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Tuesday, March 28, 2023

Developing human capital for achieving sustainable investment, development

In March  2017 the then Executive Secretary of the UNFCCC Patricia Espinosa Espinosa while speaking at the opening of the President of the General Assembly High Level Event Climate Change and Sustainable Development Agenda in New York noted that “the Sustainable Development and Climate  Change are inherently linked by action we take looking at climate and sustainability holistically, we maximise the potential for outcome of every action we take and when international commitments are turned into country level actions, tangible benefits are delivered to communities and people who live there”.

Lekan Fadina
Prince Lekan Fadina

The UN Secretary-General at the same event said: “There is a connection between Climate Change and Sustainable Development Agenda.” The implication of the two statements is that we must have an integrated approach to our challenges as the future of humanity depends on human factor if we want to successfully integrate these two to achieve the best for humanity.

The underlying factor is effectively managing the process to ensure the survival of humanity and the key to this is having well skilled, well trained and well focussed people who can drive the process. There is the need to create a good training platform and mechanism capability building, skill acquisition and development, knowledge and learning. Africa must face its challenges and address it by finding solutions that will be sustainable anchor on its own people.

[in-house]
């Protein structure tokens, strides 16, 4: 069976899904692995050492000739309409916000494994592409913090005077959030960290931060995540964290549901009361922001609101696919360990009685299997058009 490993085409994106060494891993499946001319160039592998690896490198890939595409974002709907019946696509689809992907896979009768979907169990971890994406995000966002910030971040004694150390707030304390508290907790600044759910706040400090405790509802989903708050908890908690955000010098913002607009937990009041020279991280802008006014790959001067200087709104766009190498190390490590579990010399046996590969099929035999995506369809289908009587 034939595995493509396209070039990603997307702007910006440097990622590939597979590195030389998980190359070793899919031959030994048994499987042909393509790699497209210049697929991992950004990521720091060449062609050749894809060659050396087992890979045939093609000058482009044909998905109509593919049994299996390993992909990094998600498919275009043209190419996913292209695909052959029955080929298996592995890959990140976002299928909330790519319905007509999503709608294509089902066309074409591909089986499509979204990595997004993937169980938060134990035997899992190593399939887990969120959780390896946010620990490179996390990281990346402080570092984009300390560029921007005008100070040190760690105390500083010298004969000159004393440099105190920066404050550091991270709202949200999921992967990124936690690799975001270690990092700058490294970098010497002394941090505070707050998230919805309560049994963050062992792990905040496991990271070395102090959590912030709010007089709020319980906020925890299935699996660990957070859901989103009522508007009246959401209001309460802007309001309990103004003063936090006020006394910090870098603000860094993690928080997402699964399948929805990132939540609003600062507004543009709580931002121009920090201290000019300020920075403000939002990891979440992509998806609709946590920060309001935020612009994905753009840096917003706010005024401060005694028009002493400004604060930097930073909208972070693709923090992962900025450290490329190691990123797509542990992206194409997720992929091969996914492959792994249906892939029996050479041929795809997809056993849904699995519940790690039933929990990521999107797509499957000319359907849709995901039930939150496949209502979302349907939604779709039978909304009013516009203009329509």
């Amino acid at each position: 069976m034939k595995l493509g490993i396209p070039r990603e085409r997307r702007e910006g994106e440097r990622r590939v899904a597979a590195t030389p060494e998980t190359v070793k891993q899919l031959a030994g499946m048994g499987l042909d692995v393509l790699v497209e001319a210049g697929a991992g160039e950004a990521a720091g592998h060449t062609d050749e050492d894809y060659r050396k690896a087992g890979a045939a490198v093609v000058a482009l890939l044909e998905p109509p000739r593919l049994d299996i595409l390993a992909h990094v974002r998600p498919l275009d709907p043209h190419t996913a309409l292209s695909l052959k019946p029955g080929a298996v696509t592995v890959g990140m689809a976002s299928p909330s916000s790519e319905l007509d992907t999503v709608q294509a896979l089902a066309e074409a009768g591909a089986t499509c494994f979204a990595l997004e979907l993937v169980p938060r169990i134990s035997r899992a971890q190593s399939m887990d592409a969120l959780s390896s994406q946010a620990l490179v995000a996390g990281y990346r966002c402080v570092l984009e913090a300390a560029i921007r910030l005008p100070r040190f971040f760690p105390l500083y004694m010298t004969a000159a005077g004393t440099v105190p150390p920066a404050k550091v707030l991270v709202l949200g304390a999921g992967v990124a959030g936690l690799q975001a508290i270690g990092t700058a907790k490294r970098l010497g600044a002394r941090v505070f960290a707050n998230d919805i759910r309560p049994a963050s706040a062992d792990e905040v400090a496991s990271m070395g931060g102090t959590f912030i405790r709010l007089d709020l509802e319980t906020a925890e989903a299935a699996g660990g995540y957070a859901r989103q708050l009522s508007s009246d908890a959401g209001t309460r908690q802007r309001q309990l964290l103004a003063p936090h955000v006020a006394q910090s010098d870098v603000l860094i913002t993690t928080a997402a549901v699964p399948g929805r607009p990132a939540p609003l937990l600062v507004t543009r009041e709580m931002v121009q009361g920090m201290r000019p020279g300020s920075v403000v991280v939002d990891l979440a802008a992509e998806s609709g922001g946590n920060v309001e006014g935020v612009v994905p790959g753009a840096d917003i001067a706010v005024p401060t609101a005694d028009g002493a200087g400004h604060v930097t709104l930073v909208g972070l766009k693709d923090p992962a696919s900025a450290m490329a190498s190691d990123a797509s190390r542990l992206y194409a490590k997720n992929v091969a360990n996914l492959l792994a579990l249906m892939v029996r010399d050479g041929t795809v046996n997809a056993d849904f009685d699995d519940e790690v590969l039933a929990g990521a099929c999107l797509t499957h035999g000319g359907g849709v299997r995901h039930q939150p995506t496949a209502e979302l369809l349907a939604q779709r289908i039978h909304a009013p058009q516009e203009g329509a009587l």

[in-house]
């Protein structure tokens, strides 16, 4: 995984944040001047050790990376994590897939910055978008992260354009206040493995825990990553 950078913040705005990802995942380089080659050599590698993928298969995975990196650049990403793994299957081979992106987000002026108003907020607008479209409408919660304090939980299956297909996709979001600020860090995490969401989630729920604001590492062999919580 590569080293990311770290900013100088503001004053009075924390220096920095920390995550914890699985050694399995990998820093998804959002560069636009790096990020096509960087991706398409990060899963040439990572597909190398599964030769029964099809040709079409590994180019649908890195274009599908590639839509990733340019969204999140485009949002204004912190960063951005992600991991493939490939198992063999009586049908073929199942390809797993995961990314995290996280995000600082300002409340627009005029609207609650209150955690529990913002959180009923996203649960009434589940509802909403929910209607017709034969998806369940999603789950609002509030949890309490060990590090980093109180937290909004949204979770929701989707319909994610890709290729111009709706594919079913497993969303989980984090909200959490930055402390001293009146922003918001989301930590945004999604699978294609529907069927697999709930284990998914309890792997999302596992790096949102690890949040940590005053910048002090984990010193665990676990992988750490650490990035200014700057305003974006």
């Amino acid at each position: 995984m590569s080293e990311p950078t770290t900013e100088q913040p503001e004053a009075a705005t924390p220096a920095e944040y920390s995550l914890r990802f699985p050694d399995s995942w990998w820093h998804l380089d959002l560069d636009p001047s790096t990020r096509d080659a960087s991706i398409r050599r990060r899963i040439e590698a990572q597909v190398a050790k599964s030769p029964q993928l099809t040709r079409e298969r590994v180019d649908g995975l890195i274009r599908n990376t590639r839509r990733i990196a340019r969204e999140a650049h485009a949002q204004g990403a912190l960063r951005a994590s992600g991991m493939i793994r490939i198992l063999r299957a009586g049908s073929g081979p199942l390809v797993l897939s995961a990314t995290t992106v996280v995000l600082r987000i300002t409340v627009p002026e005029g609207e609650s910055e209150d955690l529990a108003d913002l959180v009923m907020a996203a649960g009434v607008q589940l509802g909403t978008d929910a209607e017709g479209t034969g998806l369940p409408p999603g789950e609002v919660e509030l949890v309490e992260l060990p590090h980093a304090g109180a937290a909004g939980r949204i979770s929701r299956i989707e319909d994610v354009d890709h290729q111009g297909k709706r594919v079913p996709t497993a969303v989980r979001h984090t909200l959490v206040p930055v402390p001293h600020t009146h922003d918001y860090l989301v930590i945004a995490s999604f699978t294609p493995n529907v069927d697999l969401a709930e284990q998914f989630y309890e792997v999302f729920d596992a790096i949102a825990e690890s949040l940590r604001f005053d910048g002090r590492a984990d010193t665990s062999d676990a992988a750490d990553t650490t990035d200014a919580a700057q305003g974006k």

The reality of climate change is right in our doorsteps as we are daily experiencing climatic changes and attendant consequences as evidenced with the herdsmen, Lake Chad, various social actions, among others.

We also have new terms in our vocabularies – Greenhouse Gas lnventories, Sustainability, Adaptation, Mitigation, and Sustainability Management System, among others. We must ensure that majority of our people understand these terms by creating awareness programmes, education, positive paradigm shift in our approach to environment bearing in mind that humans cause a lot in not ensuring environmental cleaningness, right cultural values and sustainability. These issues may look simple but the truth is that what is, is different from what ought to be .The time is now for all of us, citizens, government, business and non-governmental organisations to invest our resources, energy, time, money on learning and skill development to address the “monster” called climate change.

The opportunities in the climate change – shift to low carbon economy, carbon market, research, renewable energy, energy efficiency, waste-to-wealth – all require a learning process. The other side of the coin creates new jobs and businesses that can turn positively the fortunes of our nation, help in our diversification programmes and improve the livelihood of our people.

The world of work is challenging and the key to the future is investment in science, technology, creativity, innovation mathematics, knowledge and human capital development especially in gender and youths. These are the templates for driving economic prosperity with strong inclusion of greater number of our people as active participants in the economic, social, advocacy, political and environmental activities.